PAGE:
Out last were Prospect, with the Lucas Archer retirement tour starting… a double shoulder tackle set up Archer for a slingshot splash, then a Gracie elbow for just a one-count. Gracie gets down so Archer can try and dive, but Mark Coffey cuts that off and starts to work on Archer’s injured knee. The Scottish pairing keep up on Archer, with Polo wearing down Lucas with a toe hold.

Eventually he manages to bring in Alex Gracie with a hot tag, with Gracie landing a leg lariat off the middle rope onto Coffey for a near-fall, only for Polo Promotions to land a double-team back suplex to nearly win it all. The end came when Coffey went for a Fisherman’s suplex, only for Gracie to turn it into a small package as we had another banana peel finish… with Prospect getting the tag title shot in two weeks’ time! A decent string of matches, but given what was announced last week, the result was pretty much clear! ***

After the match, Polo Promotions returned to beat down Prospect, before Slater and Moss returned to make the save.

Joe Coffey vs. El Ligero vs. Dave Mastiff vs. Rampage
This number one contender’s match will determine who gets the next shot at the WCPW title… although it does raise the spectre of what happens if we get a Prestige vs. Prestige match.

It’s a regular four-way, and we start with Coffey powdering out of the ring as Mastiff and Rampage squared off. After swatting away Ligero, the two went at each other, before Joe Coffey came in to throw in some avalanches as he then missed a double-jump crossbody off the top.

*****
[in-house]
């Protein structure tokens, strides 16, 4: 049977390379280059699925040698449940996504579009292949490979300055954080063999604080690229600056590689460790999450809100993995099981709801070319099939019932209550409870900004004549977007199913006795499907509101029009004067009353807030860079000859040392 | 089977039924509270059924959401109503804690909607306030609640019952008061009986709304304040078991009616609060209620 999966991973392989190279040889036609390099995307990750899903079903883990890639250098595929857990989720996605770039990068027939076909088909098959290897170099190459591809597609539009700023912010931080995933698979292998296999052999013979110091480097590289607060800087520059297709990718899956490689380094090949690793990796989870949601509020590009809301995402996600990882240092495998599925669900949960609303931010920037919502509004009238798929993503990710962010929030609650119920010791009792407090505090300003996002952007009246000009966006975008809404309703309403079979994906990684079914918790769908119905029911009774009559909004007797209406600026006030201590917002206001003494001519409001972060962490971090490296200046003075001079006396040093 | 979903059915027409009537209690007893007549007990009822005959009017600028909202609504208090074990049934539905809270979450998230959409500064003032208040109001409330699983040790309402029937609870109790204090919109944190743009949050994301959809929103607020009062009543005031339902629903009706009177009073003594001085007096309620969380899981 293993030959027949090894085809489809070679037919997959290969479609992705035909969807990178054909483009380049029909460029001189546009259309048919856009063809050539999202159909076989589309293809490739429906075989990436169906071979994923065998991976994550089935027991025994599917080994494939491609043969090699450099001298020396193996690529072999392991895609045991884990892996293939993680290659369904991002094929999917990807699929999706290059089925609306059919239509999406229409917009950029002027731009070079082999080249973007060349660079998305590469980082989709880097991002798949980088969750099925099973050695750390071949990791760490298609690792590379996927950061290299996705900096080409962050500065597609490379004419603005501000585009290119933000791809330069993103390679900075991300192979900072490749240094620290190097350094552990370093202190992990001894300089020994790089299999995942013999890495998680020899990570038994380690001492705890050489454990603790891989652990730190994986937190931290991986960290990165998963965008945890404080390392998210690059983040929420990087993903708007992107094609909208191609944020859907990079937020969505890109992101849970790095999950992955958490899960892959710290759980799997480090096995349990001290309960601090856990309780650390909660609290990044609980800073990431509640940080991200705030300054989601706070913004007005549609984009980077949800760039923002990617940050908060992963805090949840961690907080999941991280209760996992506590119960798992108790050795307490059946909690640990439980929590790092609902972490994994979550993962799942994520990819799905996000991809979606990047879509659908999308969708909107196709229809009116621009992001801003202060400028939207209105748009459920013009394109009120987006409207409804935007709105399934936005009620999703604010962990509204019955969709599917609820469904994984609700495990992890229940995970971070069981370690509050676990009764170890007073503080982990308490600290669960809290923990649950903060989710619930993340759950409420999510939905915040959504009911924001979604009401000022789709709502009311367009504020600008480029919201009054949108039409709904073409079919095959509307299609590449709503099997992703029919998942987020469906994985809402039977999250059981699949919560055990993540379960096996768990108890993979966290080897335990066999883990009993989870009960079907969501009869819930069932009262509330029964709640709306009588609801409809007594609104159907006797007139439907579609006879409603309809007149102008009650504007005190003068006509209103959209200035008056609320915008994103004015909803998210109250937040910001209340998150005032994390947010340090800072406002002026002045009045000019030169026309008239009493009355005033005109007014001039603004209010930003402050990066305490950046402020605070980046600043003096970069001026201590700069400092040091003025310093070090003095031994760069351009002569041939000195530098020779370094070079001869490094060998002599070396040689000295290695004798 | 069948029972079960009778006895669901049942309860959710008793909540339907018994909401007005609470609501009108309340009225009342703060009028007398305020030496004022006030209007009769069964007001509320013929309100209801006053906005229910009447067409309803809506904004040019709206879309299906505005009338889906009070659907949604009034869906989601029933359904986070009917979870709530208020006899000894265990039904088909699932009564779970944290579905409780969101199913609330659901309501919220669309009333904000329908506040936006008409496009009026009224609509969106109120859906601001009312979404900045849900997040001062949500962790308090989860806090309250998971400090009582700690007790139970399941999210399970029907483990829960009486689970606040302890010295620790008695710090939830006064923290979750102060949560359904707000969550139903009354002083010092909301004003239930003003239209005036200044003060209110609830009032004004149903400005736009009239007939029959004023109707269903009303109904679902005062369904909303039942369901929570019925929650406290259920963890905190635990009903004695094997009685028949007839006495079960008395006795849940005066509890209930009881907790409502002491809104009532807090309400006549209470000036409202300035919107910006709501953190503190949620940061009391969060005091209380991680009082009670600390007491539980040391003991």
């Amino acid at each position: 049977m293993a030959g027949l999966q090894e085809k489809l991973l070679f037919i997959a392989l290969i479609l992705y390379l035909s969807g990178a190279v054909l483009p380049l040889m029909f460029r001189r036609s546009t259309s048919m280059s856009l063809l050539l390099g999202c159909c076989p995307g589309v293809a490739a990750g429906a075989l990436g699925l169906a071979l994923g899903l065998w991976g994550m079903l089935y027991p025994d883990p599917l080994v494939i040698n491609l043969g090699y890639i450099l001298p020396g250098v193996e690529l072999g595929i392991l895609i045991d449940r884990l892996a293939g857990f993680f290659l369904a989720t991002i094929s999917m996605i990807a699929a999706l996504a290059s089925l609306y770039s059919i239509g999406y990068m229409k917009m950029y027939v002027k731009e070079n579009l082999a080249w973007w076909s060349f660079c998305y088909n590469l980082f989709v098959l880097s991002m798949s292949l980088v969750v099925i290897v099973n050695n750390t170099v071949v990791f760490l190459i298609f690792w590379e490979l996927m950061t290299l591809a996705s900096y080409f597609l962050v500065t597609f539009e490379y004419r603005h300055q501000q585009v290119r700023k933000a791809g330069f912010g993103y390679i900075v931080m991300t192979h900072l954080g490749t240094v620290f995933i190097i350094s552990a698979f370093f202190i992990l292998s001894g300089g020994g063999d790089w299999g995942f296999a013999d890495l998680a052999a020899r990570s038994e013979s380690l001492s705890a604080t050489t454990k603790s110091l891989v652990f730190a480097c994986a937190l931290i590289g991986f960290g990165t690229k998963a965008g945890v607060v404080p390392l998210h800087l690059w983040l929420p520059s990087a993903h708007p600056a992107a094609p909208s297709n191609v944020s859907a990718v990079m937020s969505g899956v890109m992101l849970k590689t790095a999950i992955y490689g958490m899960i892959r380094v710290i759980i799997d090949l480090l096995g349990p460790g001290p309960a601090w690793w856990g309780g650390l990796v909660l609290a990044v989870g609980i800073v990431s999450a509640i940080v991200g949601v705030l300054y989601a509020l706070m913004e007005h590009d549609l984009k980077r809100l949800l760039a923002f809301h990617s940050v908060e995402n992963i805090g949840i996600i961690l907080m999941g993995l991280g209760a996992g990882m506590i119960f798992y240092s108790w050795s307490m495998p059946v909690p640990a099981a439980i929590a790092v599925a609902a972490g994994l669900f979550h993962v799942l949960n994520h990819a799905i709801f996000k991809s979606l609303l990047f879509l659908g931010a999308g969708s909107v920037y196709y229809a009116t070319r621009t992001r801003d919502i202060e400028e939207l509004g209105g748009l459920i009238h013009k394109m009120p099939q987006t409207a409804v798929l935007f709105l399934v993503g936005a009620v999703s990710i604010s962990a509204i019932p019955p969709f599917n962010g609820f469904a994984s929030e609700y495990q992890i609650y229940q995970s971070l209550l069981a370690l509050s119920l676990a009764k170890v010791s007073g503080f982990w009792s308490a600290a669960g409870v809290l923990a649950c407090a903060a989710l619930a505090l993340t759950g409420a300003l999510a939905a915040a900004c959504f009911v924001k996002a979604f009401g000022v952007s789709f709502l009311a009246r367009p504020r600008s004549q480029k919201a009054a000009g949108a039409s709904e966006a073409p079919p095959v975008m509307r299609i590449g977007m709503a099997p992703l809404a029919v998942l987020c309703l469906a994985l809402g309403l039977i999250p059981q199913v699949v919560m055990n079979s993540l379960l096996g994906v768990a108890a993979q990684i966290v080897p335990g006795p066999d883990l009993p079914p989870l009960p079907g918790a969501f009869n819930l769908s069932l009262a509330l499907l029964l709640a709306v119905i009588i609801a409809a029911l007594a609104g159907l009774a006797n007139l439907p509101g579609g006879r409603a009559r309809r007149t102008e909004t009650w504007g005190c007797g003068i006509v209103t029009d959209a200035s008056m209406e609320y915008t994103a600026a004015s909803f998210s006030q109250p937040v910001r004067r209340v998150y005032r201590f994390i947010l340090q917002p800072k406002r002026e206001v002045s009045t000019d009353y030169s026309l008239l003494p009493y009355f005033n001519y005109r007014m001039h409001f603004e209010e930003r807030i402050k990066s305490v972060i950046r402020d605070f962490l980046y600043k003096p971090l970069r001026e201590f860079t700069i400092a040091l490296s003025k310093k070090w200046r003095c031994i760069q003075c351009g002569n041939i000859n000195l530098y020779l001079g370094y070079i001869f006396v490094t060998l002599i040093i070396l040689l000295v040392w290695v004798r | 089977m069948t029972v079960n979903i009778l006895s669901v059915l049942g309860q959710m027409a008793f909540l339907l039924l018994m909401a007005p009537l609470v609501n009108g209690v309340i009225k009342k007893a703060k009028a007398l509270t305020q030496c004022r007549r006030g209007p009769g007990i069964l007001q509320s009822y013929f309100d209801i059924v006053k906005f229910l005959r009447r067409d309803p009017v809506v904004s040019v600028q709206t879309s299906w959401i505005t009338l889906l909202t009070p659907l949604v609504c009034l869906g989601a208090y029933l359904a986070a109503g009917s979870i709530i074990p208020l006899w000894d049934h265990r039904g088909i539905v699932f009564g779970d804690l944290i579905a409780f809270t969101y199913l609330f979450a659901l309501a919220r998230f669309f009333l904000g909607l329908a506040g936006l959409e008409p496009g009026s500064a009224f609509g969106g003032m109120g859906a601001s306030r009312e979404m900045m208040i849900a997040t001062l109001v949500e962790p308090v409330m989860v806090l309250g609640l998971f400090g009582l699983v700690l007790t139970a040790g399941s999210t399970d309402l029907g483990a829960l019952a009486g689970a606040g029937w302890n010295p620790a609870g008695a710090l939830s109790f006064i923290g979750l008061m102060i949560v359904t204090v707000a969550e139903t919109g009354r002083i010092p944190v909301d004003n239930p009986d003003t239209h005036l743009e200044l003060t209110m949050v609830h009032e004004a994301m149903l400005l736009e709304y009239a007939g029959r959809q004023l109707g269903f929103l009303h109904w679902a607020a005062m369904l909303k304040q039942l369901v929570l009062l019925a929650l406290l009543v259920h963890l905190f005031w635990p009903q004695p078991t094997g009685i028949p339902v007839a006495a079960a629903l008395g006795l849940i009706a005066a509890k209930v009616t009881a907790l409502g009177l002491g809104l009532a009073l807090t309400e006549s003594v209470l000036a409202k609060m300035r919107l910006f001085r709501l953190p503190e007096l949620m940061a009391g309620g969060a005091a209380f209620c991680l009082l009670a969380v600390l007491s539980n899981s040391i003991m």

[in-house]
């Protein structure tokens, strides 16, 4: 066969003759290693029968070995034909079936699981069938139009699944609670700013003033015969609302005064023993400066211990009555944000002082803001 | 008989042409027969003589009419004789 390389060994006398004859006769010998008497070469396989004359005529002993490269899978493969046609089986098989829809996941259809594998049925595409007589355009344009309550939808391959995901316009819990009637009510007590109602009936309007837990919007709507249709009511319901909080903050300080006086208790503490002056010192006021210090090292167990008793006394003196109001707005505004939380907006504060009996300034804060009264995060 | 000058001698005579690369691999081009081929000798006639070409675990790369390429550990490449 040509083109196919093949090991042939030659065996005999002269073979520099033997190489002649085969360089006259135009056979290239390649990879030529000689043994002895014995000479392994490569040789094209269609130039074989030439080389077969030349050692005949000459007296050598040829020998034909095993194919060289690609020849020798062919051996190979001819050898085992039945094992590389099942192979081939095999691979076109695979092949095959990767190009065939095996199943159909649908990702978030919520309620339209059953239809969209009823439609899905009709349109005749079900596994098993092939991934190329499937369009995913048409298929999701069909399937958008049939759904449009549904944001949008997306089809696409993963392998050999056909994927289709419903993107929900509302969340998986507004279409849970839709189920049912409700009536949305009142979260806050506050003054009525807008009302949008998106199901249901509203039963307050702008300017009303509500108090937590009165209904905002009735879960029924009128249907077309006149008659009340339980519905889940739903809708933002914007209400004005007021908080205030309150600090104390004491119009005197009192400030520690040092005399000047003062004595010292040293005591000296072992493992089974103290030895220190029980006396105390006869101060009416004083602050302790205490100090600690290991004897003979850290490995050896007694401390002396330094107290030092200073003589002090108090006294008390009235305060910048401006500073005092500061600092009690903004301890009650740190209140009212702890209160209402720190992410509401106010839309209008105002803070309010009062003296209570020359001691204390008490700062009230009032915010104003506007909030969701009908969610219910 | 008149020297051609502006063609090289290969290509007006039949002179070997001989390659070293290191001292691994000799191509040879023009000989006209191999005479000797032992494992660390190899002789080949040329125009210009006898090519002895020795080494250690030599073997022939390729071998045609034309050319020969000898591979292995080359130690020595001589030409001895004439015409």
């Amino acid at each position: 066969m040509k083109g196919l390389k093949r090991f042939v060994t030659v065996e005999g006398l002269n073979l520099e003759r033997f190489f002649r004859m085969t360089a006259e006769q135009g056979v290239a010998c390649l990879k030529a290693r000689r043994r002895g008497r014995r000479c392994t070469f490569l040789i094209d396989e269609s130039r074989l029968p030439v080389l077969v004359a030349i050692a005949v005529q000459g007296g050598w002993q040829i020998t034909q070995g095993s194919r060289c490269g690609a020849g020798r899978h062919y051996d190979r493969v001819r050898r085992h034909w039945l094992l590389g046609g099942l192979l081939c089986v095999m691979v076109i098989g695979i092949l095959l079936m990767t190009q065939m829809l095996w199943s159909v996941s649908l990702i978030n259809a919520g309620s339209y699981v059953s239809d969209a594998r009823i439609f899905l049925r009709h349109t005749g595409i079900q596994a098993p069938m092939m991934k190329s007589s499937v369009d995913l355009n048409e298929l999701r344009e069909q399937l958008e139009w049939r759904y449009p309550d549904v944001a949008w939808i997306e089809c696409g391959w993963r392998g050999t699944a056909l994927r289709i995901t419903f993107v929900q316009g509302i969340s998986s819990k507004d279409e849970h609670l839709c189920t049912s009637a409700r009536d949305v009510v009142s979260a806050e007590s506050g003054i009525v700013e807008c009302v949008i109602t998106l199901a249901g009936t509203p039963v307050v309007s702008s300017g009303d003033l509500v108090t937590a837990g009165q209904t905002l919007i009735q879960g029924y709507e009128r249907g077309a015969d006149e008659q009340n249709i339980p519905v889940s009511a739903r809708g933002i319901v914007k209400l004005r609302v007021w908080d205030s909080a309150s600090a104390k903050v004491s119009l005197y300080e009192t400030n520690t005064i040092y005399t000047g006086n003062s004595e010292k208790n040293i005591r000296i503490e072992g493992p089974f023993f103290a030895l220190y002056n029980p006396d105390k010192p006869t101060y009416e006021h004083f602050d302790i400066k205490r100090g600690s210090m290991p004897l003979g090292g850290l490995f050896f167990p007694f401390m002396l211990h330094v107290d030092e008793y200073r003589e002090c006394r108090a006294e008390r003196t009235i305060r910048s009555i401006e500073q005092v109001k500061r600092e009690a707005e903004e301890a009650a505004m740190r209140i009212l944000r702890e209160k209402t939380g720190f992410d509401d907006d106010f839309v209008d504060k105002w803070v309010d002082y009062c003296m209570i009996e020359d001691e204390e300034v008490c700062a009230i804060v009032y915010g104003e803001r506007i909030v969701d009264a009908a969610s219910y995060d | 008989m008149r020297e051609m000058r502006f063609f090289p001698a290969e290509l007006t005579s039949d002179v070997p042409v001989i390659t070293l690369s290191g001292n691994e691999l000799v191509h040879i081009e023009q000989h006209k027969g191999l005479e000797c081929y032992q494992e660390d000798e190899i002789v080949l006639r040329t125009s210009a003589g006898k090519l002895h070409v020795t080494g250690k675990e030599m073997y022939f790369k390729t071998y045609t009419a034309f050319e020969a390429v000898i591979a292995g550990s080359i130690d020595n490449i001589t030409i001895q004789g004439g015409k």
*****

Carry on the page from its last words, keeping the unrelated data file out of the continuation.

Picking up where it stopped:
Ligero tries to wind up Mastiff – and it helps as he takes down Rampage before a flying ‘rana took Big Dave to the outside… only for Coffey to return to deliver a pop-up uppercut and a superman punch to the masked man. The Travelodge room card spot backfired for Coffey, as did Ligero’s ‘rana as Mastiff caught him and threw Ligero into Coffey on the outside.

Mastiff throws Ligero down by the horns as Coffey looked to capitalise on the damage, before Rampage uranage’d his way back into it, taking down Coffey and Mastiff to leave the ring shaking. A leaping double clothesline left Rampage standing tall, but Mastiff’s Yakuza kick and clothesline turned things back around.

Ligero flips out of a German suplex from Mastiff, then throws in a Code Red to pick up a two-count on the one-time King of Banter. A modified Giant Swing into a facebuster gets Coffey a two-count of his own on Ligero, before the three big guys tried for a Tower of Doom, leaving Coffey in prime place for a Mexican Wave splash to leave everyone on the mat.

The parade of moves continues as Mastiff waffles Ligero with another Yakuza kick, before eventually taking a C4L, then a Mexican Wave… but Rampage breaks up the count and piledrives Ligero to steal the pin and become the number one contender. A decent four-way – with plenty of interaction between the big lads’… but perhaps this telegraphs the result of our main event? ***½

Last Man Standing for WCPW World Championship: Martin Kirby vs. Joe Hendry (c)
They added a stipulation to this, where if anyone in the Prestige came in to help Joe Hendry, he’d lose his title. Hendry tried to back out of the match, saying he’d already beaten Kirby twice, before offering a reward to anyone in the back who could “fix this problem”.

Out comes Dave Mastiff to apparently solve things and join the Prestige. That’s just a distraction as Joe Coffey and BT Gunn hit the ring, as Hendry uses the loophole of “the match doesn’t start until he hits the ring” to try and avoid the title stripping rule. Out comes Adam Blampied again, who brings out the cavalry in the form of Ligero, Primate and Rampage to clear the ring.